Support a National Wolf Recovery Plan

In the wake of the federal delisting of wolves in Greater Yellowstone and the Northern Rockies, Defenders of Wildlife and our allies at the Natural Resources Defense Council have filed a formal petition with the Fish and Wildlife Service calling for a national wolf recovery plan.

Such a plan would help ensure a lasting future for wolves in Greater Yellowstone and the Northern Rockies and provide a needed boost for wolf recovery and management efforts in the Southwest, Northeast and Pacific Northwest.

Help support this forward-looking effort to protect the gray wolf's important part in America. Sign our petition to send your personalized comments to Dale Hall, head of the U.S. Fish and Wildlife Service.
As someone who cares about ensuring a lasting future for wolves in the U.S., I strongly urge the U.S. Fish and Wildlife Service to adopt a comprehensive recovery plan for wolves in the contiguous United States.

I was deeply concerned about the recent elimination of federal protections for wolves in Greater Yellowstone and the Northern Rockies. By turning over management to states that plan to kill as many as 70% of the wolves in the region, your agency has dealt a serious blow to wolf recovery efforts.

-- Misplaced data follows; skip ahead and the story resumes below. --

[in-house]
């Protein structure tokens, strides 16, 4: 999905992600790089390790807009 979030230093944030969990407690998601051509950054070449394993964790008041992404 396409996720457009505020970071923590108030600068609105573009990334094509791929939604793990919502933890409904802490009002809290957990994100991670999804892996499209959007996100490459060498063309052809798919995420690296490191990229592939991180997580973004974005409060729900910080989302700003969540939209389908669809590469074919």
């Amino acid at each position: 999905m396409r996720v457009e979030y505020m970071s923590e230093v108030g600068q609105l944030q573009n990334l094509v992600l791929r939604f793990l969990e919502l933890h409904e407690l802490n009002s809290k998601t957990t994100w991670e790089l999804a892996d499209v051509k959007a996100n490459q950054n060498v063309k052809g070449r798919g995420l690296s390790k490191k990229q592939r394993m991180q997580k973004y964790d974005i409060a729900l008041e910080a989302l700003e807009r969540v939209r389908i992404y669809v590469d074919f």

The agency's failure to secure a future for wolves in the Southwest is also of great concern to me.

The Service's recovery plans for America's wolves are badly out of date (the most recent plan is over 15-years old), do not reflect the most recent scientific data on wolves, and set recovery goals that are grossly inadequate.
The recovery plan for the Northern Rocky Mountain wolf, for example, calls for three groups of 10 breeding pairs of wolves. The recovery plan for the Mexican gray wolf is 25 years old, and contains only an interim goal of 100 wolves in a single area. And the recovery plan for the eastern timber wolf only commits to establishing one population of 100 wolves outside of Minnesota, completely ignoring the available habitat in the Northeastern U.S.

These plans are simply inadequate to ensure a lasting future for wolves in the United States, which would require multiple, connected populations, and several thousand individual wolves.

That's why I strongly urge your agency to adopt the national wolf recovery plan put forth by Defenders of Wildlife and the Natural Resources Defense Council. Such a plan would help ensure a lasting future for wolves in the Northern Rockies and provide a needed boost for wolf recovery and management efforts in the Southwest, Northeast and Pacific Northwest.

Thank you for considering my comments.
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